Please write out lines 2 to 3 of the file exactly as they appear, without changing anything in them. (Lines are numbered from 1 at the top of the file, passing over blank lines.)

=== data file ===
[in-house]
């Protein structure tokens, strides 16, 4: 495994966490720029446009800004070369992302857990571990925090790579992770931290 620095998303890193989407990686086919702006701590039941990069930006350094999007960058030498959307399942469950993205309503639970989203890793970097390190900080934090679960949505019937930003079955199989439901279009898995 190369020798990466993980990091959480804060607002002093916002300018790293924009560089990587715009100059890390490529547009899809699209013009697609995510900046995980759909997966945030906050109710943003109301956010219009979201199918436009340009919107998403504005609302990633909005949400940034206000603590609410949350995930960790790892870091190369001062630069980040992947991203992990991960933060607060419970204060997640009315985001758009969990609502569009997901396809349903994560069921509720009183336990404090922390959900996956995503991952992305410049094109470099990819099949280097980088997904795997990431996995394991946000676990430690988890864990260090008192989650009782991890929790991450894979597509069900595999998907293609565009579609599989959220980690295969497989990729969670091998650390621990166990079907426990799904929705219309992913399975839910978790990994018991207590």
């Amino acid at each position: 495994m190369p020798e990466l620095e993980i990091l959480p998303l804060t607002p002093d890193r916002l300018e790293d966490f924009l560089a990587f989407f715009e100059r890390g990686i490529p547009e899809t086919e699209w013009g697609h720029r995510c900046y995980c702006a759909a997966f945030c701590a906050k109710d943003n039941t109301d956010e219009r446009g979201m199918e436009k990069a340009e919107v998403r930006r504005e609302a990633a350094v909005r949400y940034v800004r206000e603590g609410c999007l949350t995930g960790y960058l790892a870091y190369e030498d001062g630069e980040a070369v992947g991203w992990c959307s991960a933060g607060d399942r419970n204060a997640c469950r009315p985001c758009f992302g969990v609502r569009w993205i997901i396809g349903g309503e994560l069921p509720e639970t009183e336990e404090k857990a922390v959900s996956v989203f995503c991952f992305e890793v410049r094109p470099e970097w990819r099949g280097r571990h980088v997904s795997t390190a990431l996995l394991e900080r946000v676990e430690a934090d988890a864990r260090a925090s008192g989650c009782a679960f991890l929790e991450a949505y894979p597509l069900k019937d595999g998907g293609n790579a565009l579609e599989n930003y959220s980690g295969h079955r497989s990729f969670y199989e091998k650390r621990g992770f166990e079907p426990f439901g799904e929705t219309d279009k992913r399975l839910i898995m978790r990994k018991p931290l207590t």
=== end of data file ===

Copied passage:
């Protein structure tokens, strides 16, 4: 495994966490720029446009800004070369992302857990571990925090790579992770931290 620095998303890193989407990686086919702006701590039941990069930006350094999007960058030498959307399942469950993205309503639970989203890793970097390190900080934090679960949505019937930003079955199989439901279009898995 190369020798990466993980990091959480804060607002002093916002300018790293924009560089990587715009100059890390490529547009899809699209013009697609995510900046995980759909997966945030906050109710943003109301956010219009979201199918436009340009919107998403504005609302990633909005949400940034206000603590609410949350995930960790790892870091190369001062630069980040992947991203992990991960933060607060419970204060997640009315985001758009969990609502569009997901396809349903994560069921509720009183336990404090922390959900996956995503991952992305410049094109470099990819099949280097980088997904795997990431996995394991946000676990430690988890864990260090008192989650009782991890929790991450894979597509069900595999998907293609565009579609599989959220980690295969497989990729969670091998650390621990166990079907426990799904929705219309992913399975839910978790990994018991207590």
């Amino acid at each position: 495994m190369p020798e990466l620095e993980i990091l959480p998303l804060t607002p002093d890193r916002l300018e790293d966490f924009l560089a990587f989407f715009e100059r890390g990686i490529p547009e899809t086919e699209w013009g697609h720029r995510c900046y995980c702006a759909a997966f945030c701590a906050k109710d943003n039941t109301d956010e219009r446009g979201m199918e436009k990069a340009e919107v998403r930006r504005e609302a990633a350094v909005r949400y940034v800004r206000e603590g609410c999007l949350t995930g960790y960058l790892a870091y190369e030498d001062g630069e980040a070369v992947g991203w992990c959307s991960a933060g607060d399942r419970n204060a997640c469950r009315p985001c758009f992302g969990v609502r569009w993205i997901i396809g349903g309503e994560l069921p509720e639970t009183e336990e404090k857990a922390v959900s996956v989203f995503c991952f992305e890793v410049r094109p470099e970097w990819r099949g280097r571990h980088v997904s795997t390190a990431l996995l394991e900080r946000v676990e430690a934090d988890a864990r260090a925090s008192g989650c009782a679960f991890l929790e991450a949505y894979p597509l069900k019937d595999g998907g293609n790579a565009l579609e599989n930003y959220s980690g295969h079955r497989s990729f969670y199989e091998k650390r621990g992770f166990e079907p426990f439901g799904e929705t219309d279009k992913r399975l839910i898995m978790r990994k018991p931290l207590t």